Clause 1. — (Extension of powers under 9 & 10 Geo. 6 c. 10.)

Part of Orders of the Day — Supplies and Services (Transitional Powers) Bill – in the House of Commons at 12:00 am on 11th August 1947.

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Photo of Lieut-Colonel Sir Cuthbert Headlam Lieut-Colonel Sir Cuthbert Headlam , Newcastle upon Tyne North 12:00 am, 11th August 1947

I do not propose to detain the Committee many minutes, and I shall try not to make a Second Reading speech. I have listened with great interest to the hon. Member for the Exchange Division of Liverpool (Mrs. Braddock), and I rather regret that her speech was not made in Hyde Park rather than in the House of Commons. No doubt she is perfectly honest in all she says, and I realise that she does not want to know me. As for the speech that has just been made by the hon. and learned Member for Northampton (Mr. Paget) I would ask him to remember that when my right hon. Friend the Member for Woodford (Mr. Churchill) took these powers in 1940 it was in time of war, and in time of war anything and everything must be done by the community in the interests of the whole nation in order to protect us from invasion. Therefore, it is not comparable to talk about what we did in 1940 and what is being done today. Many of us thought in 1945 that the powers that the Government took then were wholly unnecessary in time of peace. Had the Government known their business they could perfectly well have done without them, although, of course, some controls had to be retained for the time being while things were scarce.

Now we are told that the present Bill confers no further powers on the Government than they already had under the Act of 1945. The Prime Minister has assured us that this Bill was only required in order to enable us to weather the economic crisis and that this Clause we are discussing was necessary to make sure that it was legal to enforce the existing Act. I am one of those who think that this Bill is wholly unnecessary. I am perfectly certain that the Government could carry on and do everything necessary in the existing emergency without further legislation. But we have just heard a speech, similar to other speeches made from the other side of the Committee, which showed very clearly that there are hon. Members whose views about this Measure are not those of the Prime Minister. They are advocating that the Bill should be used not so much to assist our economic recovery as to using economics in order to carry through a social revolution.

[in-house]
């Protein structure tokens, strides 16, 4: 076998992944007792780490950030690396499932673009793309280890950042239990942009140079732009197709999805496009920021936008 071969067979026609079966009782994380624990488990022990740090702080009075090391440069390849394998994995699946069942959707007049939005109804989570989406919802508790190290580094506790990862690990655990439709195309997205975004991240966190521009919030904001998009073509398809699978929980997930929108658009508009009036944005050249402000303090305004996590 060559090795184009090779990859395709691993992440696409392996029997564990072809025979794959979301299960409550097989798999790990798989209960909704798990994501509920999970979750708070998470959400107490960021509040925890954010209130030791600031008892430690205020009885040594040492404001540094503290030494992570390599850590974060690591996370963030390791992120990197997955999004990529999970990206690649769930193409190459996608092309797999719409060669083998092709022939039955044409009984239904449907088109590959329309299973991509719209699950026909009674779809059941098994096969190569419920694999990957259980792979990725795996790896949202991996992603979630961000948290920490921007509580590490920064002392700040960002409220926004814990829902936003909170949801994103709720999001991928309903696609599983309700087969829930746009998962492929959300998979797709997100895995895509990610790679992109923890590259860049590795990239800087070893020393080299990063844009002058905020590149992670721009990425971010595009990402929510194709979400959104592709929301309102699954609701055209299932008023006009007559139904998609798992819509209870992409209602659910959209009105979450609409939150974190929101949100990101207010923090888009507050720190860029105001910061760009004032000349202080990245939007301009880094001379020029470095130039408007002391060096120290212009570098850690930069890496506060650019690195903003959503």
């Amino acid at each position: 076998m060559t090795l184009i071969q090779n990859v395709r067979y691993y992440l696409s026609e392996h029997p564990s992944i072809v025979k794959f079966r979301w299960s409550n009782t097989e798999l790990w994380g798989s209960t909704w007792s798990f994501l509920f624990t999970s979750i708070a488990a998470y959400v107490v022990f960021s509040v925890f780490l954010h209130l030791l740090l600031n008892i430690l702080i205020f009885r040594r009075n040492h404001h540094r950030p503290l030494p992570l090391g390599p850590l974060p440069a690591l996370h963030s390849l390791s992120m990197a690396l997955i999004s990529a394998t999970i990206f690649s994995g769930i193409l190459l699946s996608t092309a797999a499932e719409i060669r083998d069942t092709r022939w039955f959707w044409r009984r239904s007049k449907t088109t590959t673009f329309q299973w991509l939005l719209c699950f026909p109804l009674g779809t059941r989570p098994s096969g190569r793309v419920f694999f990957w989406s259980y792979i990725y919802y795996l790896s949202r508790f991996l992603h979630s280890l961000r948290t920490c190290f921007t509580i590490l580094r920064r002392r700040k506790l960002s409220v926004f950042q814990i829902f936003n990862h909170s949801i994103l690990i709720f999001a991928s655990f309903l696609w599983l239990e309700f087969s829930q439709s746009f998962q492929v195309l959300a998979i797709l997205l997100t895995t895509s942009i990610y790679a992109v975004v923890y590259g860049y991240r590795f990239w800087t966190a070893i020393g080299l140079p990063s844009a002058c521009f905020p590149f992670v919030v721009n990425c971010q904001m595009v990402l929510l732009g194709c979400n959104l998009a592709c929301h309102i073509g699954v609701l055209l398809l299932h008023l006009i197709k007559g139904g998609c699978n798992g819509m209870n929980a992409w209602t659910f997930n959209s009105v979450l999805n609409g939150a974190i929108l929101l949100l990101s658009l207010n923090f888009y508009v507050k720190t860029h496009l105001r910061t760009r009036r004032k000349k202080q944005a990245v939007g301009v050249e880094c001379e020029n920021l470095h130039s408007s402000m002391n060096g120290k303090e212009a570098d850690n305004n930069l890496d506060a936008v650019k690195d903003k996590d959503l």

My great complaint about this Bill is that it establishes a dangerous precedent. I do not think for a moment that the Lord President of the Council, the Prime Minister or most of the right hon. Mem- bers on the Front Bench opposite are really totalitarian in the sense in which Hitler was. I do not look upon them as desperadoes but, as was said by ray hon. Friend the Member for Aberdeen and Kincardine, Eastern (Mr. Boothby), rather as frightened men who do not in the least know what to do and are, therefore, anxious to get rid of Parliamentary control, as far as possible and then rule by Orders in Council. But although this Government may be well meaning there are other hon. Gentlemen on that side, who may, as has been suggested, soon be in control of a majority in the House, and they are by no means so harmless.

I look upon the national situation at the present time as being extremely dangerous, but I think that it would be better if the Government were to concentrate on the essentials and not to dither about inventing in Government Departments various ways of directing industry in this way and that, and in arranging what particular exports are to be sent to what country and a hundred other details. They should concentrate on the two great essentials and then we might soon get this country going again. If only they could get the miners to produce more coal, if only we were in a position to sell coal abroad as we were in 1937——